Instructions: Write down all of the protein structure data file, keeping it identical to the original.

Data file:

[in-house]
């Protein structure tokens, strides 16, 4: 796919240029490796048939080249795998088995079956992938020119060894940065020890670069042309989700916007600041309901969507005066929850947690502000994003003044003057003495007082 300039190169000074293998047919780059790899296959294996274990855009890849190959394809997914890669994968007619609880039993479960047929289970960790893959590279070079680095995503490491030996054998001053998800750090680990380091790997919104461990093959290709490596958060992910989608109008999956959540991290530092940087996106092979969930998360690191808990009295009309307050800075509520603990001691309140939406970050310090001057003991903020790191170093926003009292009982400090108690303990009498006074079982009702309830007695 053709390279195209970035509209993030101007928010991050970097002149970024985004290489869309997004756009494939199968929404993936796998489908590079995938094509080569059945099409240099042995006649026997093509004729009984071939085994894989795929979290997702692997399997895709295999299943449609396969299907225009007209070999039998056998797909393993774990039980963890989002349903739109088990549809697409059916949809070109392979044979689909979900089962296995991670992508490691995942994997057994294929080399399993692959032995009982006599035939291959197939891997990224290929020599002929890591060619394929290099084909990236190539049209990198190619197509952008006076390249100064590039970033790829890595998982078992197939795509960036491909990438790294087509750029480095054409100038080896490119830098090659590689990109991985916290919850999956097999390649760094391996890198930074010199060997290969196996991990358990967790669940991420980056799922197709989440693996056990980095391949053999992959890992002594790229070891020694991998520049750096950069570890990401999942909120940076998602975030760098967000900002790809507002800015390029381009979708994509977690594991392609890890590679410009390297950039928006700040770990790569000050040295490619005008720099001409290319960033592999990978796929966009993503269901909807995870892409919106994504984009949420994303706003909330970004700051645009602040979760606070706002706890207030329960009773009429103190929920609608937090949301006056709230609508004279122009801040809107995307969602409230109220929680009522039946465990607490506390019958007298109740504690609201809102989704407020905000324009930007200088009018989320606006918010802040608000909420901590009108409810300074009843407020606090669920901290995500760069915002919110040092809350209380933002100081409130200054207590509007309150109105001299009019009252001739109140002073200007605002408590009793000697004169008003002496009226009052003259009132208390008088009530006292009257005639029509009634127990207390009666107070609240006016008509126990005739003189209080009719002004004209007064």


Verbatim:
[in-house]
């Protein structure tokens, strides 16, 4: 796919240029490796048939080249795998088995079956992938020119060894940065020890670069042309989700916007600041309901969507005066929850947690502000994003003044003057003495007082 300039190169000074293998047919780059790899296959294996274990855009890849190959394809997914890669994968007619609880039993479960047929289970960790893959590279070079680095995503490491030996054998001053998800750090680990380091790997919104461990093959290709490596958060992910989608109008999956959540991290530092940087996106092979969930998360690191808990009295009309307050800075509520603990001691309140939406970050310090001057003991903020790191170093926003009292009982400090108690303990009498006074079982009702309830007695 053709390279195209970035509209993030101007928010991050970097002149970024985004290489869309997004756009494939199968929404993936796998489908590079995938094509080569059945099409240099042995006649026997093509004729009984071939085994894989795929979290997702692997399997895709295999299943449609396969299907225009007209070999039998056998797909393993774990039980963890989002349903739109088990549809697409059916949809070109392979044979689909979900089962296995991670992508490691995942994997057994294929080399399993692959032995009982006599035939291959197939891997990224290929020599002929890591060619394929290099084909990236190539049209990198190619197509952008006076390249100064590039970033790829890595998982078992197939795509960036491909990438790294087509750029480095054409100038080896490119830098090659590689990109991985916290919850999956097999390649760094391996890198930074010199060997290969196996991990358990967790669940991420980056799922197709989440693996056990980095391949053999992959890992002594790229070891020694991998520049750096950069570890990401999942909120940076998602975030760098967000900002790809507002800015390029381009979708994509977690594991392609890890590679410009390297950039928006700040770990790569000050040295490619005008720099001409290319960033592999990978796929966009993503269901909807995870892409919106994504984009949420994303706003909330970004700051645009602040979760606070706002706890207030329960009773009429103190929920609608937090949301006056709230609508004279122009801040809107995307969602409230109220929680009522039946465990607490506390019958007298109740504690609201809102989704407020905000324009930007200088009018989320606006918010802040608000909420901590009108409810300074009843407020606090669920901290995500760069915002919110040092809350209380933002100081409130200054207590509007309150109105001299009019009252001739109140002073200007605002408590009793000697004169008003002496009226009052003259009132208390008088009530006292009257005639029509009634127990207390009666107070609240006016008509126990005739003189209080009719002004004209007064």